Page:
}

August 29, 2011

Bored with everyday Nasturtium? Hello Rare Tropaeolum species.


NOW THAT THE HURRICANE IS OVER, HOW APPROPRIATE THAT THIS TROPAEOLIUM NOW BLOOMS - A FLAMING PHOENIX RISING, WITH ITS BRILLIANT YET SMALL SOUTH AMERICAN NATIVE, TROPAEOLUM SMITHII, IS A RARELY GROWN SPECIES WITH A BRIGHT FLOWER.  IT IS 'GROWABLE' AS AN ANNUAL FOR THE SUMMER GARDEN OR IN CONTAINERS, IF YOU CAN FIND THE SEED. ( TRY CHILTERN SEEDS IN THE UK).

 Last February I wrote a post about plants that are on my 'wish list', various rare or rarely seen genus or species, a list that included some rare nasturtiums (Tropaeolum species), particularly Tropaeolum moritzianum. I never found a source for that particular species, but I did receive a gift from the botanical site specializing on the genus Tropaeolum that I referenced in that post,  site  so thanks to John McFarlane I have these species blooming today, after the Hurricane. Meet Tropaeolum smithii and T. argentinum, both rarely found in collections. He shared some cultural information that challenged me, since he stated that both of these species are difficult to germinate, which of course, only made me more up to the challenge.
TROPAEOLUM ARGENTINUM, A BIT MORE REFINED AND DARE I SAY, A LITTLE ORCHID-ISH? THIS AIN'T YOU"RE AVERAGE CANARY VINE
 We are all familiar with the more common Nasturtium majus, yes, those bright orange and yellow flowers found in edible flower packets and the annual with large seeds and tiny water-lily shaped leaves that are also edible and peppery flavored, often grown by children and new gardeners due to their high performance level. Easy, attractive and a long blooming season makes these annuals some of the best for filling annual borders, but these species forms are a bit more precious - they will do best if grown in containers and allowed to scramble over low shrubs, as they grow in the wild.
EARLIER THIS SUMMER, YOU CAN SEE HOW SIMILAR THE FOLIAGE ON THIS T. SMITHII LOOKS TO THE GEOPHYTIC SPECIES, THE ONES THAT GROW FROM TUBERS THAT YOU CAN SEE IN MANY OF MY WINTER POSTS. THESE APPEAR TO BE A BIT MORE STURDIER, BUT JUST AS CHALLENGING TO GERMINATE, THE TRICK, IF ANY, APPEARS TO BE HOW TO KEEP JUST ENOUGH MOISTURE AROUND THE SEED WITHOUT CAUSING ROT. 

T. SMITHII GREW ON A SMALL TRELLIS IN A CONTAINER THAT I SET NEAR THE GREENHOUSE DOOR, IN A LARGE BAY LAUREL TUB.  IT  OUT-GREW THIS POT, CHOOSING TO REACH OVER TO A NEARBY SHRUB WHERE IT COULD TUMBLE AND GROW OVER.

T.SMITHII SEEMS MORE NATURAL AND IN CHARACTER ONCE IT ESCAPES ITS POT. THE TINY 3/4 INCH BLOSSOMS ARE ATTRACTIVE AND BRIGHT, LIKE ELF CAPS, BUT COLORED AS IF THEY ARE ON FIRE, A TONE DIFFICULT TO CAPTURE ON A DIGITAL CAMERA.

THE TROPAEOLUM ARGENTINUM  SEEDLING WAS PLANTED, AS AN EXPERIMENT SINCE I FOUND VERY LITTLE CULTURAL INFORMATION FOR IT) IN AN ALPINE TROUGH, SINCE IT WAS FAST DRAINING. IN JUNE, THE SEEDLING HAD ONLY A THIN, WIREY STEM WITH A COUPLE OF SAD LEAVES. THE BLOSSOMS ALMOST BECOME LOST IN THE SLIGHTLY YELLOWING FOLIAGE. UP CLOSE? VERY PRETTY.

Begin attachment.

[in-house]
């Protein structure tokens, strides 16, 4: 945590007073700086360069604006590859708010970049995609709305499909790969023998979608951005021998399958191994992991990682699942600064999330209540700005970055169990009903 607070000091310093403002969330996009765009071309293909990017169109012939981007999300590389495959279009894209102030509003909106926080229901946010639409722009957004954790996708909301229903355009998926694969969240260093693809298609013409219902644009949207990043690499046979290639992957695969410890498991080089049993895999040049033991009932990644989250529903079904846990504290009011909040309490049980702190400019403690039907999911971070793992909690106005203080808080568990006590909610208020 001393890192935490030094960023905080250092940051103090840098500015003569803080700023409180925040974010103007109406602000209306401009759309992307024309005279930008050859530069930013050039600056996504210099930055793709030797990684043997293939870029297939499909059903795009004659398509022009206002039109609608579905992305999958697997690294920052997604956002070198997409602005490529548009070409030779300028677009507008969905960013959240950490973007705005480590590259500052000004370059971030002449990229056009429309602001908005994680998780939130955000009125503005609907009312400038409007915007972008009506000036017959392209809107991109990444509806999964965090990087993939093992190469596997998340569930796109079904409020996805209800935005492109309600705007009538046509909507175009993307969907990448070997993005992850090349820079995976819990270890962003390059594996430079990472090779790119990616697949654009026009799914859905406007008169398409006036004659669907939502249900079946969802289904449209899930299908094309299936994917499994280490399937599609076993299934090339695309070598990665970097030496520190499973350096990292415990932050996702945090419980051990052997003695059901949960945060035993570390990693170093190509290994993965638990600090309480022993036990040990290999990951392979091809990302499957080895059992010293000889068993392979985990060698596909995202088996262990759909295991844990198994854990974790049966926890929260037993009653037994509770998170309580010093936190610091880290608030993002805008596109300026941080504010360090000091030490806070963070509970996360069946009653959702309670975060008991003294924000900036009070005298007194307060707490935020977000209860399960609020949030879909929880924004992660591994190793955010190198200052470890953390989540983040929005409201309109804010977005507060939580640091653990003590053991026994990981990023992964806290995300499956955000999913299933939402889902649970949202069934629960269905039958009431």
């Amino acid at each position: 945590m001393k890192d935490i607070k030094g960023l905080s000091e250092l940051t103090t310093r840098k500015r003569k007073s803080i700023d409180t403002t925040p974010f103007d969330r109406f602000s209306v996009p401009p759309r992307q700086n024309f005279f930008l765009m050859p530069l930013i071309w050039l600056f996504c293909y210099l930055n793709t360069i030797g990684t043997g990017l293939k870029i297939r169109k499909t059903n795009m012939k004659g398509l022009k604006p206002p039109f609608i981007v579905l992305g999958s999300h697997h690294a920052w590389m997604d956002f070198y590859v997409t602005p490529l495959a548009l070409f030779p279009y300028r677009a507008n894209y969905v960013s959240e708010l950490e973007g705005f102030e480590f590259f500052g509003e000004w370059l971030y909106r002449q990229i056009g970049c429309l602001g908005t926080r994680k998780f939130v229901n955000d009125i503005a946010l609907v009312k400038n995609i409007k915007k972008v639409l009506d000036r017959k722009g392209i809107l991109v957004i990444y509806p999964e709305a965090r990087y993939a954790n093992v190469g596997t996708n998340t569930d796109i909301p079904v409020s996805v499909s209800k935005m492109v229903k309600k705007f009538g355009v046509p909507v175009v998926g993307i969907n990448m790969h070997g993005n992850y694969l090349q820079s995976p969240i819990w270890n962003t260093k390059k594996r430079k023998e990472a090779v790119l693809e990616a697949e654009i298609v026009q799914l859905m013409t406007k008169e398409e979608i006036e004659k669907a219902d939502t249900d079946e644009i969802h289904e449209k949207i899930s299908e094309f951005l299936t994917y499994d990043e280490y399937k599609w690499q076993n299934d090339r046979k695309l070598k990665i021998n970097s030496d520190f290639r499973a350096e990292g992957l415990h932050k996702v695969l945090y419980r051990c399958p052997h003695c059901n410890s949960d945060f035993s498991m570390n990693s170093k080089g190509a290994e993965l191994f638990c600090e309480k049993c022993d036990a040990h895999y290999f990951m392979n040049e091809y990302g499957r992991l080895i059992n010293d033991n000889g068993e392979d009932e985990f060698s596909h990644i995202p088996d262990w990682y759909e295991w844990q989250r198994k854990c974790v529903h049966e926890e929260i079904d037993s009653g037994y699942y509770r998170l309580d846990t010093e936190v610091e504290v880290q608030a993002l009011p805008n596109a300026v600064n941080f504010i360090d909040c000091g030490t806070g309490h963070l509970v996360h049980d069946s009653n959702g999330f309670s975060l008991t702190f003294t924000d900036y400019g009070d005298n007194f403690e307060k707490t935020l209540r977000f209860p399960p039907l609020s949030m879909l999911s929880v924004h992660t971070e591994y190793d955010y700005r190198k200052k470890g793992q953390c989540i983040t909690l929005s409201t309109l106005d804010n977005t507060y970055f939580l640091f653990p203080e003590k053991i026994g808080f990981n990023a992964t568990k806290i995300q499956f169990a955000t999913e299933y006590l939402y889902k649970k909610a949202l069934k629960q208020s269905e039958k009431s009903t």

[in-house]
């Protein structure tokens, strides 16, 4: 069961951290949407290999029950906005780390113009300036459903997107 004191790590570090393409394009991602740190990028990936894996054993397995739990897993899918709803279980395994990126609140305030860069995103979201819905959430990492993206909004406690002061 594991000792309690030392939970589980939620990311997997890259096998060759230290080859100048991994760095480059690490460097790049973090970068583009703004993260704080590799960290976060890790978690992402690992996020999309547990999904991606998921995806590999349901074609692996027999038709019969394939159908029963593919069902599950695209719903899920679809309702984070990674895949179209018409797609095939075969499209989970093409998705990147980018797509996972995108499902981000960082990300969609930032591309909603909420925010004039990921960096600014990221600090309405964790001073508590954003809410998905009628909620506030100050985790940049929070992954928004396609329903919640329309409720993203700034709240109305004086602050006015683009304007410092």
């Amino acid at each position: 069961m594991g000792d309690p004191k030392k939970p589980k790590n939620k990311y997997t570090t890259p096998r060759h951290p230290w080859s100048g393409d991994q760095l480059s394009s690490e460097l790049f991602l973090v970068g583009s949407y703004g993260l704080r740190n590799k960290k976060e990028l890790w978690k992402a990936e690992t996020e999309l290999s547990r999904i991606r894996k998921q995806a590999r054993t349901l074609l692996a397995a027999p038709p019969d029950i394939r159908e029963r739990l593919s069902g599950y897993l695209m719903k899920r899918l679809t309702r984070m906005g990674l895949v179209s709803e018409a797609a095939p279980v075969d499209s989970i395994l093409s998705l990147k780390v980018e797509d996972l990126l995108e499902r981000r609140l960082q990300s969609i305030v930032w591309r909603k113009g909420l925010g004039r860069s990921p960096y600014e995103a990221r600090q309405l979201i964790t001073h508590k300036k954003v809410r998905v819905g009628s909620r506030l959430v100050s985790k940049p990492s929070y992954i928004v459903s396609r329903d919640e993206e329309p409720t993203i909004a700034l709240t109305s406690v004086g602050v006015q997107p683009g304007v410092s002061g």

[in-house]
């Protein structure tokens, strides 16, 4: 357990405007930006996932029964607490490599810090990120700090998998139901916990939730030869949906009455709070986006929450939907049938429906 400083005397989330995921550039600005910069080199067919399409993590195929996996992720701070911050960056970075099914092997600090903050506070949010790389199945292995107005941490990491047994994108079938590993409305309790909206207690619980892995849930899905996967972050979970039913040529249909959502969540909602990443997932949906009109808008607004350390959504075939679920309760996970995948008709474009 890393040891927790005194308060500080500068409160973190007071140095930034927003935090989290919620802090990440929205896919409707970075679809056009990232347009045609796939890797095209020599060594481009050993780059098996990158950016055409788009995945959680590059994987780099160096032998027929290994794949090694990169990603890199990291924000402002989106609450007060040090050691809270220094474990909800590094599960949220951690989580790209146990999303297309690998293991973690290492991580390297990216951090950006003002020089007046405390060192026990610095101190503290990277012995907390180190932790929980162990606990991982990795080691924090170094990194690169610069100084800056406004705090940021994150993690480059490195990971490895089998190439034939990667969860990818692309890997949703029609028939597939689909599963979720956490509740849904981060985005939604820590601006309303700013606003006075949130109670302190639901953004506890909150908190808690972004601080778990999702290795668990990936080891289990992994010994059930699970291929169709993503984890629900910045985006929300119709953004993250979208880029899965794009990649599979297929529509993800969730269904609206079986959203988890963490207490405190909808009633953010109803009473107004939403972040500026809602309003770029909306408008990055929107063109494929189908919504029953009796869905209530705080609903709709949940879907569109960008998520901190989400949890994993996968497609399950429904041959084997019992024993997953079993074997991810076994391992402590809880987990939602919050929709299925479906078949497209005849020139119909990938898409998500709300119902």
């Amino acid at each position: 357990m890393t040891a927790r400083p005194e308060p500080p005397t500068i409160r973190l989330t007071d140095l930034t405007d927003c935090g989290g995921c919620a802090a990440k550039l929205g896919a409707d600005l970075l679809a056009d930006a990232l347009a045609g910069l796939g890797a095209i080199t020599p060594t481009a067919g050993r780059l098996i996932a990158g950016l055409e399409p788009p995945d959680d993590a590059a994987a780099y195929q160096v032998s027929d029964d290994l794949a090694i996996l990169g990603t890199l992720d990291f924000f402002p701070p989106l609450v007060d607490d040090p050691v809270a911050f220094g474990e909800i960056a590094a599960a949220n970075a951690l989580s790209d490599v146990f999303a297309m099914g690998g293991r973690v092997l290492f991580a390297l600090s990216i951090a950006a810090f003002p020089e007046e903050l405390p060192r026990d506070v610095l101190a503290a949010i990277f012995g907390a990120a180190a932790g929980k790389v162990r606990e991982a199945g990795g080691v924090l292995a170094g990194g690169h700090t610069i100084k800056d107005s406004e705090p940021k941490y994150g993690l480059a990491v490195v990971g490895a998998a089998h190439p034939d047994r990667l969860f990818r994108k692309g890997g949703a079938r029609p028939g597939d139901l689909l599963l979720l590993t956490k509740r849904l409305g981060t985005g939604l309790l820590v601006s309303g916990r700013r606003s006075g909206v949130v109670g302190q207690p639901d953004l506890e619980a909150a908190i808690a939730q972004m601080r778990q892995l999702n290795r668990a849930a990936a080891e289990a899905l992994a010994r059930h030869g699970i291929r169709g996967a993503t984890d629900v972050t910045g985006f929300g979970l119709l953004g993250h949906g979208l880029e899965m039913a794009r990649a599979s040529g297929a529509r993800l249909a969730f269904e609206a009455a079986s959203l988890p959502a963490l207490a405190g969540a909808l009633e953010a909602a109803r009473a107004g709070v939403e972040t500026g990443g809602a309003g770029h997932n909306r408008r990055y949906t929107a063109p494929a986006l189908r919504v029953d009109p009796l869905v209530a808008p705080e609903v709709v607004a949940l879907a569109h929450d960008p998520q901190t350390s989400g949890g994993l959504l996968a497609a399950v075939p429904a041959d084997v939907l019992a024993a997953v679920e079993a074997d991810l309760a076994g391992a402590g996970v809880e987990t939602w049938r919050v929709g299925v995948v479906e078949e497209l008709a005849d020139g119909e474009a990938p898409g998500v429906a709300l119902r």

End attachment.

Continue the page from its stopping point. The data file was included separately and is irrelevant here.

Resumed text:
I DON"T KNOW WHAT I WAS THINKING PLANTING THIS IN A TROUGH, BUT IN LATE JULY, THIS SPECIES TOO, TOOK OFF, ALMOST CONSUMING THE ROUND TROUGH. IF I GET SEED, I WILL FIND A BETTER PLACE TO GROW THIS. FOR NOW, I ALLOWED IT TO TUMBLE OVER SOME TWIGS FROM A NEARBY CRAMBE CORDIFOLIA SEED STALK, WHICH I PROVIDED AS A TEMPORARY TRELLIS.

For information on other Tropaeolum species that I have grown over the past year, check out these posts from the winter, since this is the month when you can order and plant the tubers of these other South American species. I suggest Tropaeolum tricolor

Tropaeolum tricolor, a tuberous species that can be grown as a winter-flowering plant for a cold windowsill or cold greenhouse. It grows from a small, potato-like tuber - order them now from finer bulb sources.


Tropaeolum azureum is more challenging to grow, but I did have spectacular luck with the tuber three years ago - patience is required, as the tuber can be fussy, often sitting dormant for many years before deciding to grow. It's been sitting dormant again in the dry, hot protection of the greenhouse for two years now....maybe this winter?
TROPAEOLUM X TENUIROSTRE  is even more rare, a cross which is naturally occuring in Chile. Another tuberous Tropaeolum worth growing if you are thinking about collecting this enticing genus, which few seem to collect. Here is a story about this species blooming in my greenhouse this past spring. Another wirey vine, the branch is a piece of a Japanese Maple that I cut and used as a support branch.

2 comments :

  1. Anonymous11:53 AM

    Do you know of any sources for these cool-looking beauties?

    ReplyDelete
  2. I received these seeds from a collector in the UK, but you can sometimes find them at Chiltern Seeds in England ( they are currently sold out). ANother source I like for the tuberous species is Paul Christian Rare Bulbs in England. Both ship to the US and worldwide.

    ReplyDelete

Oh yes, do leave me a comment!